Long EZ wing design / construction

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SpruceForest

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From pg. 19-6 of the plans:

"...(the lower wing skin is) two plies of unidirectional UND, each joint is butted not overlapped."

Not overlapped due to the obvious re: layup callout.

From pg. 19-7 of the plans:

" STEP 8 - Top Skin. Follow the instructions in step six with the following exceptions: Before..."

"...(the upper skin) has a third unidirectional, installed before the top BID reinforcement. This third UND ply extends from..."

In general, UND has very little strength or contribution to stiffness in layups across the long axis of the fabric (<5% of along-axis). I don't recall figuring in any contribution from cross-axis fibers on UND prepreg, but that work was circa 1989, so I hope that someone with more recent/deeper wet layup design methodology use can weigh in.
 
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wsimpso1

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The Uni cloth on the skins and shear webs are butt joined. Uni cloth is either being laid up in pairs (one at +45 degrees, next at -45) or lengthwise (0 degrees). We don't count on those cross threads for any stiffness ot strength.

Billski
 
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cblink.007

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From pg. 19-6 of the plans:

"...(the lower wing skin is) two plies of unidirectional UND, each joint is butted not overlapped."

Not overlapped due to the obvious re: layup callout.

From pg. 19-7 of the plans:

" STEP 8 - Top Skin. Follow the instructions in step six with the following exceptions: Before..."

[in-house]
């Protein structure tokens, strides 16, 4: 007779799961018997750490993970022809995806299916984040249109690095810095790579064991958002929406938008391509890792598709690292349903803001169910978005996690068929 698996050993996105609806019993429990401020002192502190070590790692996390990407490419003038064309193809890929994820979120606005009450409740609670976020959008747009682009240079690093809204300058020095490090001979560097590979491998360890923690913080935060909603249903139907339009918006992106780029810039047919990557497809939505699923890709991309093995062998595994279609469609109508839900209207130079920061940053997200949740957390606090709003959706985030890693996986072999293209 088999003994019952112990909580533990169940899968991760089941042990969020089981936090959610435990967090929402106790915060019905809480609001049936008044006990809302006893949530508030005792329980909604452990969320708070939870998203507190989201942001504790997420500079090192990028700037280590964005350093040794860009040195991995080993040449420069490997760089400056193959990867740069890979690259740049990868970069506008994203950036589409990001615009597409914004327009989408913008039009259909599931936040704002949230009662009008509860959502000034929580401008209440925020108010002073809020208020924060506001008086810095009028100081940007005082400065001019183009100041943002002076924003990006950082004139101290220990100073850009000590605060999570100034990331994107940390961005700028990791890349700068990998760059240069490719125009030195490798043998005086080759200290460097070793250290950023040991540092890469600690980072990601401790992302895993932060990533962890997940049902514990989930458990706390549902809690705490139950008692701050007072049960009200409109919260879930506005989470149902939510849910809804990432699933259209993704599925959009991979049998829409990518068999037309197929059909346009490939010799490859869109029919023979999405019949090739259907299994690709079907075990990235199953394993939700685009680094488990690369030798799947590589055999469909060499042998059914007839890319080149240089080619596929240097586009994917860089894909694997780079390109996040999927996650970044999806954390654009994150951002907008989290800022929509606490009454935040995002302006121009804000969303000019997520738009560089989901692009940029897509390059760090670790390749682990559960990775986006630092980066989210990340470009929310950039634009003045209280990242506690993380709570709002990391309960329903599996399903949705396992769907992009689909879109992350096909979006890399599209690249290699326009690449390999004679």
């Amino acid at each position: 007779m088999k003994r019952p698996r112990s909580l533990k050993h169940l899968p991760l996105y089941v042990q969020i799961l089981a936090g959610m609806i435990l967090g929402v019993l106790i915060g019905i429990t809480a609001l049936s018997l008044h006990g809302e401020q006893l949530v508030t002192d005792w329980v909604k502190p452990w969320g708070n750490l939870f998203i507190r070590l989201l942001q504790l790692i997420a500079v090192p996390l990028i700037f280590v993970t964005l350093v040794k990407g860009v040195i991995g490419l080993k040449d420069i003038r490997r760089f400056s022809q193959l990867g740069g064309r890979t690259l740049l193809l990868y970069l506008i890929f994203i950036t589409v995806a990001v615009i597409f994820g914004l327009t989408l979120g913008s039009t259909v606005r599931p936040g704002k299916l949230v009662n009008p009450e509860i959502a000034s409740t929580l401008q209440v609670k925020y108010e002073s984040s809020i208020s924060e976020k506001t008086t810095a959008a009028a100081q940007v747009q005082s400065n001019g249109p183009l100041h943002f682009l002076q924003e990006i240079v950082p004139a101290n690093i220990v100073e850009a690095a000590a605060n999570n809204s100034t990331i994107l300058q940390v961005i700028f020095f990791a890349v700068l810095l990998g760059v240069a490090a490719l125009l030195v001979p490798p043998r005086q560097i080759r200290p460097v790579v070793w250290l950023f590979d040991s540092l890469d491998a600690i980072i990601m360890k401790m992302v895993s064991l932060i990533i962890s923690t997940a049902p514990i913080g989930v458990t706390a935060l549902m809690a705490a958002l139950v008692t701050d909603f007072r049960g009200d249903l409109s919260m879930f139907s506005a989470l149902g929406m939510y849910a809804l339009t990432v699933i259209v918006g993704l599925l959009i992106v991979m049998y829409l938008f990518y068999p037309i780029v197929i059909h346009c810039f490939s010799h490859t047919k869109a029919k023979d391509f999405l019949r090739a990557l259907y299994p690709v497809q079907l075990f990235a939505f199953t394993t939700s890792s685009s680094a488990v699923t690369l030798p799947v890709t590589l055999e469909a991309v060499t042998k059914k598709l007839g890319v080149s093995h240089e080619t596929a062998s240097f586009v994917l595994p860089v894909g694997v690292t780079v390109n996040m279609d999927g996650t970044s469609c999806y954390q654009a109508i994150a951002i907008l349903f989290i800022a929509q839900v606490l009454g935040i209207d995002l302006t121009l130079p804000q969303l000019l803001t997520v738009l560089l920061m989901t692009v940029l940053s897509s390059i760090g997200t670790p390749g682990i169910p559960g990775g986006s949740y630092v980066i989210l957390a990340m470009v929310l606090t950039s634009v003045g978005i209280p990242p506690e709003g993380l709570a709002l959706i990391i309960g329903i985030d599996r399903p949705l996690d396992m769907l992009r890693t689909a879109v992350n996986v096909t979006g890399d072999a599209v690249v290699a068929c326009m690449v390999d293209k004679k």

"...(the upper skin) has a third unidirectional, installed before the top BID reinforcement. This third UND ply extends from..."

In general, UND has very little strength or contribution to stiffness in layups across the long axis of the fabric (<5% of along-axis). I don't recall figuring in any contribution from cross-axis fibers on UND prepreg, but that work was circa 1989, so I hope that someone with more recent/deeper wet layup design methodology use can weigh in.
You beat me to it!
 

SpruceForest

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OT but I will put in a pitch for the free Open-EZ plans and builder's manual available in the "Open-ez" topic at www.canardzone.com
Should have mentioned that... not sure if anyone has bitten off making the plans searchable, but it's pretty easy to check TOC and enjoy the late '70's vibe while browsing for the layup info. Also note that the Moldless Composite Sandwich Aircraft Construction general text on stuff like BID versus UND use, etc. is also covered in Section 1, Chapter 3 of the LongEZ plans.
 
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Rob de Bie

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I'm pretty sure that Rutan used UND in the wing skins specifically to avoid overlaps, that one would have to make if using BID. That would ruin aerodynamics.

Rob
 

speedracer

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The top layers are the same as the bottom except for a third layer that goes on at zero degrees the length of the wing, but not over the aileron cut out area and the length of the wing. I think this was to make it easier to balance the ailerons. The plans call for a 3/8" dia. steel rod in the Friese nose of the ailerons for balance. Lots of builders (including me) use a 7/16" dia. one to make balancing easier.
 
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wsimpso1

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I'm pretty sure that Rutan used UND in the wing skins specifically to avoid overlaps, that one would have to make if using BID. That would ruin aerodynamics.

Rob
Well, the aero can be as good, but it will require a minimum of about 3 more pounds of filler And more skill to avoid having wings with facets.

The other thing about using UNI cloth is it is 7 oz/ square yard while BID is 8.8 oz/ yard. That comes out to over 10 pounds difference for no pay value.

Plans say use +/- 45 UNI with butt joins. Plenty strong, suitably light, easier to build.

Billski
 
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